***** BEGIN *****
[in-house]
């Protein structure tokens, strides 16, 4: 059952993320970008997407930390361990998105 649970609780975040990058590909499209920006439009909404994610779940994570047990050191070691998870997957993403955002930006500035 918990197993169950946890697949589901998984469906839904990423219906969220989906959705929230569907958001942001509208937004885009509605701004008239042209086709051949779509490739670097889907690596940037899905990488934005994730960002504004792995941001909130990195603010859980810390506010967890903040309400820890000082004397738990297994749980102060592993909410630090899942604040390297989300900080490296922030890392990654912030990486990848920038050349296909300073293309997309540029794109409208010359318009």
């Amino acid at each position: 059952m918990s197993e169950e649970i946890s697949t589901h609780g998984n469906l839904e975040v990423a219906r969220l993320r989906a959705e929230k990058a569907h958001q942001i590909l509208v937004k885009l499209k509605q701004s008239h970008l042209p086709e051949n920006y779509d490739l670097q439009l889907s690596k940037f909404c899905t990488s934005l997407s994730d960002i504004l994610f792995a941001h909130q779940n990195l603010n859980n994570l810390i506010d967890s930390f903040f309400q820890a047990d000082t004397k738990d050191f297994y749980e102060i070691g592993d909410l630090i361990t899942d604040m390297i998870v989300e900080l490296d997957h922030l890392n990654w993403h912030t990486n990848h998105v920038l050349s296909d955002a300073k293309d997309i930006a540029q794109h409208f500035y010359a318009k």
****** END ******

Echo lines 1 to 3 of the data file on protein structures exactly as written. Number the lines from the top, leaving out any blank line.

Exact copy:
[in-house]
């Protein structure tokens, strides 16, 4: 059952993320970008997407930390361990998105 649970609780975040990058590909499209920006439009909404994610779940994570047990050191070691998870997957993403955002930006500035 918990197993169950946890697949589901998984469906839904990423219906969220989906959705929230569907958001942001509208937004885009509605701004008239042209086709051949779509490739670097889907690596940037899905990488934005994730960002504004792995941001909130990195603010859980810390506010967890903040309400820890000082004397738990297994749980102060592993909410630090899942604040390297989300900080490296922030890392990654912030990486990848920038050349296909300073293309997309540029794109409208010359318009």
């Amino acid at each position: 059952m918990s197993e169950e649970i946890s697949t589901h609780g998984n469906l839904e975040v990423a219906r969220l993320r989906a959705e929230k990058a569907h958001q942001i590909l509208v937004k885009l499209k509605q701004s008239h970008l042209p086709e051949n920006y779509d490739l670097q439009l889907s690596k940037f909404c899905t990488s934005l997407s994730d960002i504004l994610f792995a941001h909130q779940n990195l603010n859980n994570l810390i506010d967890s930390f903040f309400q820890a047990d000082t004397k738990d050191f297994y749980e102060i070691g592993d909410l630090i361990t899942d604040m390297i998870v989300e900080l490296d997957h922030l890392n990654w993403h912030t990486n990848h998105v920038l050349s296909d955002a300073k293309d997309i930006a540029q794109h409208f500035y010359a318009k």